Over the next few days we flew through the missions (unfortunately, your little 007 will have to wait a month for each new mission, but anticipation is a good thing). Mission 4 (Code Breaker) was all about codes (my favorite) and I absolutely LOVED that my son took a shine to it as well. He learned to write hidden messages (invisible ink AND red/blue color filters) as well as coded messages — I had to help him a bit with the substitution cipher idea, but by the time we were done (about 35 minutes later) he had the concept down. Still needs practice, though.
Mission 5 (Inventor’s Challenge) came with a small notebook and a pair of glasses with two pens hidden inside! This mission was all about documenting ideas for secret gadgets. We took turns drawing in the book and sketching out our crazy spy ideas. Keep in mind that as we were working through all these missions, he was wearing his ID badge, wearing a fake moustache, and trying to act like a spy. (I was having more fun than him just trying to keep a straight face.)
Mission 6 (The Getaway Car) tasked him with creating a spy car that used a balloon for propulsion. The mission came with a substantial package of craft supplies that included straws, balloons, popsicle sticks, foam sheets, a roll of masking tape, and some cups. The mission instructions encouraged us to use the notebook from Mission 5 to brainstorm an idea. We weren’t able to build an actual working car, but we did have fun trying! (Still, the kit also included a little racer with a balloon so he didn’t finish the mission unhappy — a nice touch!)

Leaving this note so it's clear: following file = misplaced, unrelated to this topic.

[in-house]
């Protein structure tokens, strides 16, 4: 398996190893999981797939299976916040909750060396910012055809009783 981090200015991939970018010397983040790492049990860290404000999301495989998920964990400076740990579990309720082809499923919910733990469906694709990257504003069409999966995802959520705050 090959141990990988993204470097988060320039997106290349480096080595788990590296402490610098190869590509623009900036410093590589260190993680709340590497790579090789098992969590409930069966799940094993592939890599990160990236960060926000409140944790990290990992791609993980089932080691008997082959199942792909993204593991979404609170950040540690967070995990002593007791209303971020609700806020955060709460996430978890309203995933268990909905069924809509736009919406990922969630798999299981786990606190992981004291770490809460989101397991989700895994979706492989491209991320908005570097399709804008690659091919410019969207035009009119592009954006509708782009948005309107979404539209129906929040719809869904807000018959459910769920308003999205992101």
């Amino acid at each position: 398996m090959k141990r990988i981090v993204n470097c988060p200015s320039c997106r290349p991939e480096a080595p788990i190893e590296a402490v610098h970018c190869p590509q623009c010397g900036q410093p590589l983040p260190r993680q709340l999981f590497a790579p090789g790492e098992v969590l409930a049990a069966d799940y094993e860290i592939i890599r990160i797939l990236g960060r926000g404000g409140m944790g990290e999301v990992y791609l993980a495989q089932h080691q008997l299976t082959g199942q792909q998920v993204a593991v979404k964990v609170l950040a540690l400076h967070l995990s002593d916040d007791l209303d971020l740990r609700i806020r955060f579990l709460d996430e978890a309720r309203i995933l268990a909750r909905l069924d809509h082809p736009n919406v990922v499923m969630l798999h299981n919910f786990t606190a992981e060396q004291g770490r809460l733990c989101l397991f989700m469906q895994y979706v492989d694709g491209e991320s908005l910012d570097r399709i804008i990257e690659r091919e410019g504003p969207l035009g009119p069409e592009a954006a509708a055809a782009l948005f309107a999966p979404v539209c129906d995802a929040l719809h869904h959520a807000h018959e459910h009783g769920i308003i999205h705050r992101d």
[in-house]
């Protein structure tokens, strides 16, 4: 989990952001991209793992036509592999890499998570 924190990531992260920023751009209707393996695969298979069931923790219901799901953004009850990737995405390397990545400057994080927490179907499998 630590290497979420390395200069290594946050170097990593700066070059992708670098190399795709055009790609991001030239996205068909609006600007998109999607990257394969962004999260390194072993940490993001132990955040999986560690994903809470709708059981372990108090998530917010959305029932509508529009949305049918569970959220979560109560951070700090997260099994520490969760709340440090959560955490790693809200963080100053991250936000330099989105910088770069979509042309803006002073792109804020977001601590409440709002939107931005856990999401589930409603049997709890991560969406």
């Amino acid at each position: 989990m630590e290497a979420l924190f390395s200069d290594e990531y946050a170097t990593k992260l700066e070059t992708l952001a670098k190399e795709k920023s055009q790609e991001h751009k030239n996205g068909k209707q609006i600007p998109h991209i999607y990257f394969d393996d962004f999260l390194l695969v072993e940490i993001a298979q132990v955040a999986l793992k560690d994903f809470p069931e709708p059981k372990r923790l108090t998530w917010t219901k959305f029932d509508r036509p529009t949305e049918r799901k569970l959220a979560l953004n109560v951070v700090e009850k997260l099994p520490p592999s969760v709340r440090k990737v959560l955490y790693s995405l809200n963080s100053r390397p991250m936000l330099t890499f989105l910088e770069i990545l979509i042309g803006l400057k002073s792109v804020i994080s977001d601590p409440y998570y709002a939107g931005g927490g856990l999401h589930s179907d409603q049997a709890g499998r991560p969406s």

Mission 7 (Spy Games) has your young spy designing a spy game. A separate sheet is for documenting the rules to your game, and the supplies include a die, four player tokens, a spinner, and two dozen blank cards. Also included are a package of markers and a large folded blank gameboard. My son is still working on the game and doesn’t want my help… he’s acting all sneaky, so I think this is a good thing. I’m hoping he’ll reveal his game to me this week so we can play.